The last tip leads me nicely into this one. Many of your longer term goals will be outcome goals i.e they focus on a result like the two goals mentioned above. Generally outcome goals are very powerful motivators initially, but over time they can leave you despondent if things don’t go the way you expect. Generally improvement is not a linear process, you don’t steadily get better at the same rate each week until you achieve a goal. Instead there will be plateaus, setbacks and all kinds of other obstacles that you will have to face. When you focus solely on the prize (the outcome) rather than the journey (the behaviour) it is easy to become demotivated during these times. Ideally you want to break down your longer term outcome goals into smaller outcome goals that are then broken down into even smaller behavioural goals. These behavioural goals are about what you do rather than what you achieve. For instance your goal may be to lose 10 lbs. Whether you lose this or not will depend on many factors, stress, sleep, genetic etc. You can’t control these, but you can control what you do. In this instance a behavioural goal would be to eat to 80% full at each meal. This you can control (it may take some practise, but it is certainly something you control), and you can measure. Ultimately following this goal should get you to your other goal, but it is something that you can control and succeed with.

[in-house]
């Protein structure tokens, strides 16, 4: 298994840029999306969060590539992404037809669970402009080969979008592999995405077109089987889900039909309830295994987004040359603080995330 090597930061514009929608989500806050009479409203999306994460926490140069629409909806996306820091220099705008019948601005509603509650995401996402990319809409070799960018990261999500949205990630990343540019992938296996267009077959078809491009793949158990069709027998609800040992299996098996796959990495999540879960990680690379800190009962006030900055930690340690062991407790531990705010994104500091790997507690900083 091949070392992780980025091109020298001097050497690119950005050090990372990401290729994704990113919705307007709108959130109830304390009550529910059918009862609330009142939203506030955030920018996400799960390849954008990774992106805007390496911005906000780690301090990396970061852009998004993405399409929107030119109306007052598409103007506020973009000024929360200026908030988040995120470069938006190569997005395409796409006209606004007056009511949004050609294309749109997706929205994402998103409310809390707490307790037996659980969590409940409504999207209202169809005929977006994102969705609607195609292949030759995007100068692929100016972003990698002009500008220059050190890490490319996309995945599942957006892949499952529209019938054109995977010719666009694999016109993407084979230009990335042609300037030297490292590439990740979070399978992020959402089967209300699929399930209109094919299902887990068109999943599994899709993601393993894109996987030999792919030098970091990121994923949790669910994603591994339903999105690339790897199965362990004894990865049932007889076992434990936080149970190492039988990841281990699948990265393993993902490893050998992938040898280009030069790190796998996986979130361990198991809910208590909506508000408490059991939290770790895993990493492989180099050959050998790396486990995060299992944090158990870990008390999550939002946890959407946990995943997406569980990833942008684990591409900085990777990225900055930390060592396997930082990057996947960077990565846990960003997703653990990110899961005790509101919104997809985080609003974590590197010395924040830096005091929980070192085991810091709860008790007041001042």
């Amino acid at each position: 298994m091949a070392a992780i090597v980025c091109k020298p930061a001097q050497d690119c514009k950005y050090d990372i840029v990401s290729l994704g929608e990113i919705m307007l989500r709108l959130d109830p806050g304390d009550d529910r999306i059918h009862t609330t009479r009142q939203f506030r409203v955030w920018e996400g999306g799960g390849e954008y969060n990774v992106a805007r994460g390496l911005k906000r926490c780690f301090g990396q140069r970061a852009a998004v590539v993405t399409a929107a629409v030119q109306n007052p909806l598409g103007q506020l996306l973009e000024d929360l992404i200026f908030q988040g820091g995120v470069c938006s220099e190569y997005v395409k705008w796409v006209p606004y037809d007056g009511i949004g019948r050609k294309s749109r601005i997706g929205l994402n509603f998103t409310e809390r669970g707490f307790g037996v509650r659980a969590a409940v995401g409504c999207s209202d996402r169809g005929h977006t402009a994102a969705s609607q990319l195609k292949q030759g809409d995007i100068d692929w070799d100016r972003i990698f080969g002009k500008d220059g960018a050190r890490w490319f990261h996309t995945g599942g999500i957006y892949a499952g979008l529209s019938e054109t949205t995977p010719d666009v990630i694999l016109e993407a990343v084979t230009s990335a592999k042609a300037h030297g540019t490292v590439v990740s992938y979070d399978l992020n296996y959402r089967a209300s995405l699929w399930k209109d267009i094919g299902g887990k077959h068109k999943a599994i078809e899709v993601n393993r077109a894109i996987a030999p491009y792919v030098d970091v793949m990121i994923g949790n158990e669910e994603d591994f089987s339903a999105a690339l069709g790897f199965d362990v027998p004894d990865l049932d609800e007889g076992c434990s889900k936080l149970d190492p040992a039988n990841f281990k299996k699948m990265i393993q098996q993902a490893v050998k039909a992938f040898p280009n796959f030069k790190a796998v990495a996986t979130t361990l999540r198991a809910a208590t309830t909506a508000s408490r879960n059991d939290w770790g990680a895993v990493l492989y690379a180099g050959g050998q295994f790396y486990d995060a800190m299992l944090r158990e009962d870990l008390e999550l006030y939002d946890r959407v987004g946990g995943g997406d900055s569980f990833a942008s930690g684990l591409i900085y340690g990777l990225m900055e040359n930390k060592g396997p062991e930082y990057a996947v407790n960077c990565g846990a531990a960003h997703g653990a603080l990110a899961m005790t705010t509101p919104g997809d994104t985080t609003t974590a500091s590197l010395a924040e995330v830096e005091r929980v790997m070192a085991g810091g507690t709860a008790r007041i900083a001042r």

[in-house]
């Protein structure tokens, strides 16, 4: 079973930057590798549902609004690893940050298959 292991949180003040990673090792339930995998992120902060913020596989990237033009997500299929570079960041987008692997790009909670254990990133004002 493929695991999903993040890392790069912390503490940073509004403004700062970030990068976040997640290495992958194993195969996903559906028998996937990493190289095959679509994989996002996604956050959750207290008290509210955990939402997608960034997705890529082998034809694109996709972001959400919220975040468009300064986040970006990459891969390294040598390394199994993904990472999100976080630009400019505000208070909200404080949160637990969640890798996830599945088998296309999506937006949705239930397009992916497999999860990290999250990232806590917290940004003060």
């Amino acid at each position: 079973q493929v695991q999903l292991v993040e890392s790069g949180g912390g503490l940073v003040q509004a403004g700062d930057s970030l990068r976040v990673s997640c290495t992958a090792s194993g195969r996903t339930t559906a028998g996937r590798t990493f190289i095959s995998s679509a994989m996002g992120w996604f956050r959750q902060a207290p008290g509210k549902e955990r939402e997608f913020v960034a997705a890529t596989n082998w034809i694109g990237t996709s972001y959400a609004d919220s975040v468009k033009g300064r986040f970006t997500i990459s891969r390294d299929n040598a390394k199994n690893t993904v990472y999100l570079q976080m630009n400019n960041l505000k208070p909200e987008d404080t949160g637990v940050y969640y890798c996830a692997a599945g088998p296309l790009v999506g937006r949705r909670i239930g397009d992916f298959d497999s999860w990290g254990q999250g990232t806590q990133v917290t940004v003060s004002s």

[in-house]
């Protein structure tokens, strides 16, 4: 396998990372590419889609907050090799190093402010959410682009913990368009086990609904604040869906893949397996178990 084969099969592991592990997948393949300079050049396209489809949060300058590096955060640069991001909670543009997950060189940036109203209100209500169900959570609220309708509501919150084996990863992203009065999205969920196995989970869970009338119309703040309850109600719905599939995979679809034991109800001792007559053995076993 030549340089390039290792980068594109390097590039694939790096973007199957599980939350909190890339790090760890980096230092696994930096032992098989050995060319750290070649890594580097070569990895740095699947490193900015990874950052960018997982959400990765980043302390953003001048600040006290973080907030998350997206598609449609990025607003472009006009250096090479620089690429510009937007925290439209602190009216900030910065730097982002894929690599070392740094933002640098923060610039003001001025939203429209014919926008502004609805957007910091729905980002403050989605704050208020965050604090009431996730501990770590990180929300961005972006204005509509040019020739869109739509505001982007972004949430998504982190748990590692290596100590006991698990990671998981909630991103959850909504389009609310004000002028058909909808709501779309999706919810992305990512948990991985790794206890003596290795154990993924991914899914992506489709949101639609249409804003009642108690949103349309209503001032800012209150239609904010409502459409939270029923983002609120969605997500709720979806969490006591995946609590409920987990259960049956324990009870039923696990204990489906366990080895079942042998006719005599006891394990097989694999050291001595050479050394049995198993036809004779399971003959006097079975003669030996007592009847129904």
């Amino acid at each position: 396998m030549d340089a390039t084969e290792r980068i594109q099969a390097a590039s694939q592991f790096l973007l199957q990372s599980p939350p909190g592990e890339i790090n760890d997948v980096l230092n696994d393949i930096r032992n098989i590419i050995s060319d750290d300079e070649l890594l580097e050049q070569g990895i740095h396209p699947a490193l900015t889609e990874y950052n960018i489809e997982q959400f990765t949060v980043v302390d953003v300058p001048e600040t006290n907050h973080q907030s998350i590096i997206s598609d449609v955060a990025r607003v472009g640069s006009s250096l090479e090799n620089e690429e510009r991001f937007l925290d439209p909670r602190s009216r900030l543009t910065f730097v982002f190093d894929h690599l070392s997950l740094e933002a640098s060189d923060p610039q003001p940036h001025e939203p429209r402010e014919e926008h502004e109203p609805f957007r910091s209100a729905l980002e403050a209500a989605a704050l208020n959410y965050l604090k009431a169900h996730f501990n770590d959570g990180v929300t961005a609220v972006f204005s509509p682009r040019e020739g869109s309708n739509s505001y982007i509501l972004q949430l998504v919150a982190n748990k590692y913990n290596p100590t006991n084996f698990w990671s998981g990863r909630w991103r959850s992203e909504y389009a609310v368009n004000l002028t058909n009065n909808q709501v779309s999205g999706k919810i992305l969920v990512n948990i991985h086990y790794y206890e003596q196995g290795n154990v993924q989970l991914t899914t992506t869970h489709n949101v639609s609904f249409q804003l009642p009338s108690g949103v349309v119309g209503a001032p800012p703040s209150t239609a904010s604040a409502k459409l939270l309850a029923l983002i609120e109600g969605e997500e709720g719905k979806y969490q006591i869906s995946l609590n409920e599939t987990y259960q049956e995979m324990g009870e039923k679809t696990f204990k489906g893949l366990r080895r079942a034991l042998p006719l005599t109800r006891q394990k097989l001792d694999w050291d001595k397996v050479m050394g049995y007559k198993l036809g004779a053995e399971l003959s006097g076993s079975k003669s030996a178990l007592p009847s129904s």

Focus on improvement, not perfection

Change is a marathon not a sprint. Particularly with New Year’s resolutions everyone tries to go from eating chocolate for breakfast to very low calorie diets, whilst running twice a day and lifting weights, trying to be the perfect picture of health. This isn’t how sustainable change works; new habits take time to embed (around about 6 months to truly stick). Rather than focus on being perfect and doing everything right, keep it simple and focus on getting just a little better each day. Try and do too much and you will fail, but just try and do a little bit better and build on that success and you’re setting yourself up for longer term change. It’s better to walk ten minutes each day for 6 months than it is to spend the first two weeks in January in the gym for 2 hours and then never go again.

Get help

My last tip is to get help. Humans are social creatures they do well when surrounded by like minded people. This could be a friend, a partner, a smiling stranger at the gym class you just went to, a running group you saw on Facebook, a personal trainer or a nutrition coach. When people have some social support they tend to do better. You need someone who will keep you accountable during the hard times, someone that will share in your success in the good times. If you really want to succeed in your health and fitness goals working with a qualified professional to help guide and support you through the change process with be easily worth the price you pay.

If you are ready to make a change and want to get healthier, happier and have more energy contact me now at Rnutritionuk@gmail.com.